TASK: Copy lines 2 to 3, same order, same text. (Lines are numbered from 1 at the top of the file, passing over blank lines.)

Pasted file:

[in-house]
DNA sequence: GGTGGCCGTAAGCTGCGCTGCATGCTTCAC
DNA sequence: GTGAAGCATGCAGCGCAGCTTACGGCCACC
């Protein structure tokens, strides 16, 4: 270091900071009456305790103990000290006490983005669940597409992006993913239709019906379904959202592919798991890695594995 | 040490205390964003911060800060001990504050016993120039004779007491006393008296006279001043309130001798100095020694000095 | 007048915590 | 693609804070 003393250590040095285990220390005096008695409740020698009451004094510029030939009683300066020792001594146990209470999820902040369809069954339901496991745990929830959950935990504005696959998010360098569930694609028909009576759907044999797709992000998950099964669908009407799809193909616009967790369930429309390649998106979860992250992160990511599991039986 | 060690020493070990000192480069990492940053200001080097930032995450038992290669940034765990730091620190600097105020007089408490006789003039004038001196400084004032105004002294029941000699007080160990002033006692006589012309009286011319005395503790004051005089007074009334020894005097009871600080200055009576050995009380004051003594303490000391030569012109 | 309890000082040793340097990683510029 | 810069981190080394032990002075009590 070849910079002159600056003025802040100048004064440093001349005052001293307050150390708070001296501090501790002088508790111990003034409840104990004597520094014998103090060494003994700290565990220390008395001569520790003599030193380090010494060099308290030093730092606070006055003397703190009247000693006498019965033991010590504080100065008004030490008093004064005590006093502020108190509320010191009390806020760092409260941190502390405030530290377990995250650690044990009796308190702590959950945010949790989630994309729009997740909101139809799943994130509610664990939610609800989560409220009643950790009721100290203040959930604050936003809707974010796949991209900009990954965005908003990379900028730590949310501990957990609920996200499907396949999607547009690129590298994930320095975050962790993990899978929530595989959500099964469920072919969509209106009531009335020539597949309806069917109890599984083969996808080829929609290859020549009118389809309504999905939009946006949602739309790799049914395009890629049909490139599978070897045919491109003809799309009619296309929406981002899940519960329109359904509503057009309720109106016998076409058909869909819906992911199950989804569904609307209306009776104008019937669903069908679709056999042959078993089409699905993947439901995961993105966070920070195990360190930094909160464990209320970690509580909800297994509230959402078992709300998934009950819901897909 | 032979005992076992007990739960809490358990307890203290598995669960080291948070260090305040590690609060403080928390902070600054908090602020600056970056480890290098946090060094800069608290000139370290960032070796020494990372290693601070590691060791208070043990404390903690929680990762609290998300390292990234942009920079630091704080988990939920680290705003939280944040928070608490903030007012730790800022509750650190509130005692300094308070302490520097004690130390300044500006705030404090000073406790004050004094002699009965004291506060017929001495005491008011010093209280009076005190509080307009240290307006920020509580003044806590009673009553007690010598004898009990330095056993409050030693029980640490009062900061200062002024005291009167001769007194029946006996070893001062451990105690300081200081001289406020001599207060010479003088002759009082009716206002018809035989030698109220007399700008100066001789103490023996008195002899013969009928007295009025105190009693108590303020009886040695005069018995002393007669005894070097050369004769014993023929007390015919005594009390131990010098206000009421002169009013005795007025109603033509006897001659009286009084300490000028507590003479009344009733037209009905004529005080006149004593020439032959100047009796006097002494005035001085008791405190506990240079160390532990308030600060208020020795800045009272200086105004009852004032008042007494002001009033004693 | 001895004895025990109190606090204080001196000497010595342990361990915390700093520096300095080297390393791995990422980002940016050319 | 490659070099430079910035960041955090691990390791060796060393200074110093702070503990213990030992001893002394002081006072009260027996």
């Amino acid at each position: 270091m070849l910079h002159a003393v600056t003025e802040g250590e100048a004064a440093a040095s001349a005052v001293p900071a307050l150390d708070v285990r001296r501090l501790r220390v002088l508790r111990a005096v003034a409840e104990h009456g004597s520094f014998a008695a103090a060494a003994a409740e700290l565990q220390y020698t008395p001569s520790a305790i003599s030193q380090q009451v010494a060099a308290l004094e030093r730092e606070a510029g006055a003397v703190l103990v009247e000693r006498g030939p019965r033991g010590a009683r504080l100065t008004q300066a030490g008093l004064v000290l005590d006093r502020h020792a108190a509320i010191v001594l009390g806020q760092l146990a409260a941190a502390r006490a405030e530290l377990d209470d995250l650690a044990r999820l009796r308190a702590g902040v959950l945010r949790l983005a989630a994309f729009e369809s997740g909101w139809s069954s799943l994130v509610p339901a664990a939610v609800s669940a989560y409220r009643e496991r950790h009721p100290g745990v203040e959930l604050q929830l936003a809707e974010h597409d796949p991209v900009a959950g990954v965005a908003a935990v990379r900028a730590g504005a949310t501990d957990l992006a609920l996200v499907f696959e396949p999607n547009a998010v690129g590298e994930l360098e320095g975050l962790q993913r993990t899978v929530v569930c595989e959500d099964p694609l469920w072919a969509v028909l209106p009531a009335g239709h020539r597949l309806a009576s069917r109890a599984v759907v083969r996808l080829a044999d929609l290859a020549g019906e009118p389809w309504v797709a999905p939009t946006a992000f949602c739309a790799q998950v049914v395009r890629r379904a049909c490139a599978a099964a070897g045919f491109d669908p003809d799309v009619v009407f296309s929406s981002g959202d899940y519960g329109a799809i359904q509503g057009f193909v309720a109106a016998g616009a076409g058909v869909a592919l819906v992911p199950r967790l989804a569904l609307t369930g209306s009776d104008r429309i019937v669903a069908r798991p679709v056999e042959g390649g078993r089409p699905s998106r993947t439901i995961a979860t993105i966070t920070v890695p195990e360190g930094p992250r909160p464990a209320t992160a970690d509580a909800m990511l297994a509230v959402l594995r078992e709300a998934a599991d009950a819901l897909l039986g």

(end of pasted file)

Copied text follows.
DNA sequence: GGTGGCCGTAAGCTGCGCTGCATGCTTCAC
DNA sequence: GTGAAGCATGCAGCGCAGCTTACGGCCACC